Filled with a simple but seriously delicious cream cheese mix, this cheesecake, with the birthday cake cookie crunch of a crust, is ready to be topped with a whipped funfetti cream frosting. Some cookie crumbles, because why not? — Oh. Did I mention that it isn’t my birthday? It isn’t even anyones. Nothing wrong with that, y’all. Birthday cake is for anytime in this house!
This twist on a classic baked cheesecake combines a birthday cake cookie crust with a thin layer of white chocolate and sprinkles, topped with cookie cream filling frosting. From SouthernFatty.com.
- 12 oz birthday cake cream-filled COOKIES only (eg: Kroger Kaleidos, Oreos, etc.), from separated cookies
- 4 tablespoons butter, unsalted, melted
- 2-4 oz. white chocolate, melted
- 1/2 cup sprinkles
- 4 (8 oz.) packages cream cheese, room temperature
- 1 cup sugar
- 1/2 cup sour cream
- 5 eggs
- 1 teaspoon vanilla bean paste or extract
- 1 cup vanilla frosting (any will do - even store-bought if you have it)
- 12 oz birthday cake cream-filled CREAM only (eg: Kroger Kaleidos, Oreos, etc.), from separated cookies
- Preheat oven to 350 F.
- In a food processor, blend cookies (after you have split and reserved the cream filling) until fine.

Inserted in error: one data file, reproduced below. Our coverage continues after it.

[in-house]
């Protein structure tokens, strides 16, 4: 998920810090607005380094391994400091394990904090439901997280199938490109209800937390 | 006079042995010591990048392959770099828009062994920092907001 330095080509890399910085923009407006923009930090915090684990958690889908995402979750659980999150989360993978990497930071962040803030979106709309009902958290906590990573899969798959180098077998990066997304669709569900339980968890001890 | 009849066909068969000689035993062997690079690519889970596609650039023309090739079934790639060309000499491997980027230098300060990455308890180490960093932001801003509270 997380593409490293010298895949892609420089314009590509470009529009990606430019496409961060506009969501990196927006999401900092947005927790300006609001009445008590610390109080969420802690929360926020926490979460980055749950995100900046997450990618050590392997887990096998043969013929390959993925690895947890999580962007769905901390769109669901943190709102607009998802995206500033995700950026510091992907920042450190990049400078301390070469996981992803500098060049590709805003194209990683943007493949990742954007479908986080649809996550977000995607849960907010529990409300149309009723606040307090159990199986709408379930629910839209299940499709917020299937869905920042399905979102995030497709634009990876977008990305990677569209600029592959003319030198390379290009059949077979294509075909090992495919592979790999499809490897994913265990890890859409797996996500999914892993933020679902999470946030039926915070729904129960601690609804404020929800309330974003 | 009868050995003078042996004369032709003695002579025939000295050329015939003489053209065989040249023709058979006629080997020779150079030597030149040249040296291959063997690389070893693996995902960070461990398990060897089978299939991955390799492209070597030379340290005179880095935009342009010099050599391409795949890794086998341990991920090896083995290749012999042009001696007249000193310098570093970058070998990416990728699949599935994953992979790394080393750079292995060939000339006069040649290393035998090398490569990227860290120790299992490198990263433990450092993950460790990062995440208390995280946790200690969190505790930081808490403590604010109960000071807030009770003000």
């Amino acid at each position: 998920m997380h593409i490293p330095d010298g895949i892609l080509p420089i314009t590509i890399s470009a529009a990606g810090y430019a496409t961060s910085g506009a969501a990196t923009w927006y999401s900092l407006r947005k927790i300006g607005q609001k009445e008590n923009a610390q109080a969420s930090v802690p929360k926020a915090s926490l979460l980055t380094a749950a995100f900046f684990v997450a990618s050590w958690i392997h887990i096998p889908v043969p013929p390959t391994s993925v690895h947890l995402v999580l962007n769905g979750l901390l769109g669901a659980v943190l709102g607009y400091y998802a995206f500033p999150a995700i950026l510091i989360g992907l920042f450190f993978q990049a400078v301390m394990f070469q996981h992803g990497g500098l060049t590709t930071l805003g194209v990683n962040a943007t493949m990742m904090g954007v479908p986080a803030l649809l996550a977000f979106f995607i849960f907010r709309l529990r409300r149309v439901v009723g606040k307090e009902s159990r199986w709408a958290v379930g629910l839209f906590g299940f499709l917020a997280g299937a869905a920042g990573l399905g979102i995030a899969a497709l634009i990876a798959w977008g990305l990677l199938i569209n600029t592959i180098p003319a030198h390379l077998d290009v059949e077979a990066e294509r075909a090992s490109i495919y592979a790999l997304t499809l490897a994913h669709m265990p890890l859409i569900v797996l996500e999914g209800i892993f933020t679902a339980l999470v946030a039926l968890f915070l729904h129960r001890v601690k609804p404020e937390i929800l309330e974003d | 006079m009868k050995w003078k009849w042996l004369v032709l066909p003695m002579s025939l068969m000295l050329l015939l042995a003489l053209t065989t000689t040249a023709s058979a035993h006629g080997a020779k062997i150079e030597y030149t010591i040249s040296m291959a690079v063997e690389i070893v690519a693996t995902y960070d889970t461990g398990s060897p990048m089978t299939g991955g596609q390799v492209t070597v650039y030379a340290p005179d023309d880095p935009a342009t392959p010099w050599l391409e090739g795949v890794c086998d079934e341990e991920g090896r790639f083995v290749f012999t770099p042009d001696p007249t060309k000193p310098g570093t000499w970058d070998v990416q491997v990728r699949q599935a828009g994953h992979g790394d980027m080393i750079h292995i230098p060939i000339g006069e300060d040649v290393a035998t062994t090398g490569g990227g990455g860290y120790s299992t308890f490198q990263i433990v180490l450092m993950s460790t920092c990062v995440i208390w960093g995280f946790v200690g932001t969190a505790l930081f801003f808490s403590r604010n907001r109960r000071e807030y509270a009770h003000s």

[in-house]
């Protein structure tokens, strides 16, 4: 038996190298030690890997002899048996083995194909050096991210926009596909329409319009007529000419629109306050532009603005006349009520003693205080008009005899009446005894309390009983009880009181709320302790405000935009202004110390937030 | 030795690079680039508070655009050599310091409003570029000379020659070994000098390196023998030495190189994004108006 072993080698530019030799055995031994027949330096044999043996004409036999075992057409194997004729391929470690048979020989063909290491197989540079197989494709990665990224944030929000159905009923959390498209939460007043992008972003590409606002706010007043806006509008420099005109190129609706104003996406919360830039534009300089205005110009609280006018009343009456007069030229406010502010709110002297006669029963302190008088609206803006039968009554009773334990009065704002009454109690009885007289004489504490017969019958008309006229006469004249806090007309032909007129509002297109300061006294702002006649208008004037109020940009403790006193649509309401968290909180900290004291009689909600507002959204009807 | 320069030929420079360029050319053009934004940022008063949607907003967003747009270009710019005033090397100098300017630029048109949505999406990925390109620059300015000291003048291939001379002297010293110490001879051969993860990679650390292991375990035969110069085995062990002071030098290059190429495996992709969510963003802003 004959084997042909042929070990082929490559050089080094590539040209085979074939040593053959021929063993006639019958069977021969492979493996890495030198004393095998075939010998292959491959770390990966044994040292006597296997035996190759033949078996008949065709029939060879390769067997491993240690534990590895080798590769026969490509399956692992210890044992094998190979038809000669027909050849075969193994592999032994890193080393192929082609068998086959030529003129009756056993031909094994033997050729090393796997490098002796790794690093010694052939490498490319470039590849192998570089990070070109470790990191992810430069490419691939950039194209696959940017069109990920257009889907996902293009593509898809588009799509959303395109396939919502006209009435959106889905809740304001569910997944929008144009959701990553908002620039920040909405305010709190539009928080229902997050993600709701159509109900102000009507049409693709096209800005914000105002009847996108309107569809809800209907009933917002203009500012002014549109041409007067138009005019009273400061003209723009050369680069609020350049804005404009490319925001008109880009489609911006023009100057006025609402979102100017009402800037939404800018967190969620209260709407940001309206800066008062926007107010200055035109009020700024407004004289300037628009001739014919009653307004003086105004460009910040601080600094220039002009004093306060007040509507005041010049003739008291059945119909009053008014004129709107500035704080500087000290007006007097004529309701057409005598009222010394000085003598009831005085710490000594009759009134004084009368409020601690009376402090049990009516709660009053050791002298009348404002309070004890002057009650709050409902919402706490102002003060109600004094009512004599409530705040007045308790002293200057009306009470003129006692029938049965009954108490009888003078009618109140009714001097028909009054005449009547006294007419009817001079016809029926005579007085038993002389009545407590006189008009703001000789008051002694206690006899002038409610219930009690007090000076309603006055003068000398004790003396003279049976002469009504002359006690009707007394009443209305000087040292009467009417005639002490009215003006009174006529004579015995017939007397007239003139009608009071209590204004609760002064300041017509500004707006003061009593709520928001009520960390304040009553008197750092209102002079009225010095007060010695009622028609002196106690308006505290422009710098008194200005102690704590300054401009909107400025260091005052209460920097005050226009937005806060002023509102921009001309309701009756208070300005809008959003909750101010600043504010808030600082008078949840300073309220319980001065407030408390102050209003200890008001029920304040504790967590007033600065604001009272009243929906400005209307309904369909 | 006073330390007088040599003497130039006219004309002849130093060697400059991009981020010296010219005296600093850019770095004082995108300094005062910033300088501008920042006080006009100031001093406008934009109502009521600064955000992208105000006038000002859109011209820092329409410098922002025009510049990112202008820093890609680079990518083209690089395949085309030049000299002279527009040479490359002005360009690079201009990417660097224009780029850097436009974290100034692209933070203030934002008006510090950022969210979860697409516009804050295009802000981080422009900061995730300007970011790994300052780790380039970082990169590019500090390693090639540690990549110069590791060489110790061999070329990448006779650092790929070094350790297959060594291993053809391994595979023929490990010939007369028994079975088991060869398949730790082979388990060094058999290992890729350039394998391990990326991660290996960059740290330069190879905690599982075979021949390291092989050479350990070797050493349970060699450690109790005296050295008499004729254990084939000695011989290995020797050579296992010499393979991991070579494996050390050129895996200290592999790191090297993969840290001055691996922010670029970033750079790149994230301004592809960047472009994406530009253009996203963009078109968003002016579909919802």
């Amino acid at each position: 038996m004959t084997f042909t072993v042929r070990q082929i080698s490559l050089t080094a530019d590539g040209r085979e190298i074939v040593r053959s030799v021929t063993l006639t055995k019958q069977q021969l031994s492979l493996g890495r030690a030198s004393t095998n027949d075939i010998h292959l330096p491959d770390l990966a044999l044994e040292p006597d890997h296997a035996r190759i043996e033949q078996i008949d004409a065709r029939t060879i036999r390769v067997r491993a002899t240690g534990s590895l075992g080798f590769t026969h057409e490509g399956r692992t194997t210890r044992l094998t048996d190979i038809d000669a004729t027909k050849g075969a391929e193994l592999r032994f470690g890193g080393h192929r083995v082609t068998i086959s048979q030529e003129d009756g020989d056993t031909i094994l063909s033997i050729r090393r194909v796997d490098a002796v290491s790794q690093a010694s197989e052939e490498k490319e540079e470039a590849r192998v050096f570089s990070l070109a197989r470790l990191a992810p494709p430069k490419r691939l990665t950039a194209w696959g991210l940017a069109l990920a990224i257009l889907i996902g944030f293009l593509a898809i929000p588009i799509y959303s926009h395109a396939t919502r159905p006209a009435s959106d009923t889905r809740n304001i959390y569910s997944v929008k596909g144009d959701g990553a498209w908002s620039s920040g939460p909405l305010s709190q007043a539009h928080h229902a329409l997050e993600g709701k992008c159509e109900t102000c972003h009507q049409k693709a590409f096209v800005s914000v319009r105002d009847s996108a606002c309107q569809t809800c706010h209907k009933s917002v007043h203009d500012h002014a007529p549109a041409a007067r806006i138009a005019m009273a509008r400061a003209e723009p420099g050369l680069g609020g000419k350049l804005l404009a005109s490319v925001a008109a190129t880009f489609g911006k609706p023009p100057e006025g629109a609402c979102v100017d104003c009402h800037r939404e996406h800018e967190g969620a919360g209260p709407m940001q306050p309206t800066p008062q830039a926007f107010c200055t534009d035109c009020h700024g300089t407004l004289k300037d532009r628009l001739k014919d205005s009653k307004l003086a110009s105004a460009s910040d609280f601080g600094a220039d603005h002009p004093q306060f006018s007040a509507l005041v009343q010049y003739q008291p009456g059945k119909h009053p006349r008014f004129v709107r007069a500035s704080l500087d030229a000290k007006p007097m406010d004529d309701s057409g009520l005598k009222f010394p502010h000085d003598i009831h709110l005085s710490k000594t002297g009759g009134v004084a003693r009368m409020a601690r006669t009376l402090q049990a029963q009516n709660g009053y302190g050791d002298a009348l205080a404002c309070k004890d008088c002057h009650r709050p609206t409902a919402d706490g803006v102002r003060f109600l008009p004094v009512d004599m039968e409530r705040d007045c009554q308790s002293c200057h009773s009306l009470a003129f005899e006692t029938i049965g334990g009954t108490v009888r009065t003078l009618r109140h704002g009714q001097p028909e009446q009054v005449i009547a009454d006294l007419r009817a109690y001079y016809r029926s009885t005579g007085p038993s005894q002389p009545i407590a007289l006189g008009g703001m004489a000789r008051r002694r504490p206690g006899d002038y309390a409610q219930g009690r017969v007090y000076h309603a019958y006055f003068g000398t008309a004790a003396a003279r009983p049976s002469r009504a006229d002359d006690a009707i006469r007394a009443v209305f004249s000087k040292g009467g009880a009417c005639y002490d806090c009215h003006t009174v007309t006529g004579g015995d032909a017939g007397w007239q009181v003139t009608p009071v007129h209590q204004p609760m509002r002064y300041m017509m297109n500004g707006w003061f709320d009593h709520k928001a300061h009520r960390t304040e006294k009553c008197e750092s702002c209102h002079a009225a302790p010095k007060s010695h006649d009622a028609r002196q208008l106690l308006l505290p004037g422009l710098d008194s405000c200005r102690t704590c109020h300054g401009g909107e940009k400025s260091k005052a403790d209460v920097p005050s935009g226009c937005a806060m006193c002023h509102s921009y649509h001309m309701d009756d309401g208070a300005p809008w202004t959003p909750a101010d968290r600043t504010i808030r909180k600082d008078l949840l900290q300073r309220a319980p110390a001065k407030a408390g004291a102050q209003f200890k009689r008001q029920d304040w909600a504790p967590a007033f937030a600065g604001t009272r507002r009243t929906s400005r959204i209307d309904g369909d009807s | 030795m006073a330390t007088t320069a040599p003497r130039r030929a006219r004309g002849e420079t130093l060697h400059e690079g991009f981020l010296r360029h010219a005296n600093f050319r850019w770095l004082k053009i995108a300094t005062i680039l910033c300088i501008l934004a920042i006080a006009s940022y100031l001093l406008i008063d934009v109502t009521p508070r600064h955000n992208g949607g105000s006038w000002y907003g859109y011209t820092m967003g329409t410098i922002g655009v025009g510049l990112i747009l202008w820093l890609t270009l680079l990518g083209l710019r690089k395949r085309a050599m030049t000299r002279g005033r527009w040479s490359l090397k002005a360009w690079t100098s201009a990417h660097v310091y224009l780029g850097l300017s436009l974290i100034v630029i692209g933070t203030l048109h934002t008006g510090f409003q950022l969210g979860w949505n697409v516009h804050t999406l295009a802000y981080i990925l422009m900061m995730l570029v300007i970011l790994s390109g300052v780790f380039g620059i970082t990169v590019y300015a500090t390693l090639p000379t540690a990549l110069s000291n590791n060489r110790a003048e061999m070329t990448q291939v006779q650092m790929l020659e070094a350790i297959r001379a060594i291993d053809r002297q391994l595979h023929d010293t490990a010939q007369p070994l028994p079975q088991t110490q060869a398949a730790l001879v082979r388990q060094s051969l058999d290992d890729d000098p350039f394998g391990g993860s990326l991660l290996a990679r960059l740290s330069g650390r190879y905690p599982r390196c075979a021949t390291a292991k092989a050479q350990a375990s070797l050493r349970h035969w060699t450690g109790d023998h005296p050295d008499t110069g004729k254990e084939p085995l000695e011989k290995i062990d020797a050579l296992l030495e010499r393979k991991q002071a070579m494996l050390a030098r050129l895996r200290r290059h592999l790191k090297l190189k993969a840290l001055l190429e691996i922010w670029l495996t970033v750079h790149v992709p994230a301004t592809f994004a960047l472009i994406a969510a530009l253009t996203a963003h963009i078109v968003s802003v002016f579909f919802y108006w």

- Add butter and blend until mixture is combined.
- Press tightly into desired pan (I used a springform pan).
- Bake for 10-12 minutes and remove to cool while preparing the filling.
- When crust is completely cool, brush melted chocolate on top to cover. Add sprinkles on top. Allow to harden for a few minutes. You can pop it in the fridge to speed this up if you'd like.
- In a mixing bowl, combine cream cheese, sugar, sour cream until smooth. Beat in eggs and vanilla until mixed. No not overmix.
- Optionally, let this batter rest in fridge for an hour or more to reduce air bubbles in cheesecake.
- Preheat oven to 450 F.
- Optionally, you can brush the sides of the pan with colored chocolate as I have here. Allow to set before filling, if so.
- Pour filling into pan over the prepared crust.
- Prepare a larger pan with about an inch of water. Wrap the cheesecake pan in either heavy duty foil or in a slow cooker bag (read the blog post for details and tips on this step).
- Bake for 10 minutes at 450 F and then reduce oven temperature to 325 F.
- For best results, use a thermomter and bake until the internal temperature is 155 F.
- If no thermometer, bake time is around 45-60 minutes.
- If baked properly with the article suggested tips, you should not see cracks and cheesecake will remain creamy and soft.
- After baking, allow to cool COMPLETELY. This may take a couple hours. Best to cool at room temperature and then move cake to fridge overnight before serving.
- Whip frosting with the cream filling that was split from the cookies.
- Top with additional cookies as desired.
- Enjoy! Find more recipes on SouthernFatty.com.
- Tag us at @southernfatty if you make this and post any delicious photos!
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Amount Per Serving: Calories: 473Total Fat: 23gSaturated Fat: 6gTrans Fat: 0gUnsaturated Fat: 11gCholesterol: 40mgSodium: 13mgCarbohydrates: 36gFiber: 0gSugar: 40gProtein: 4g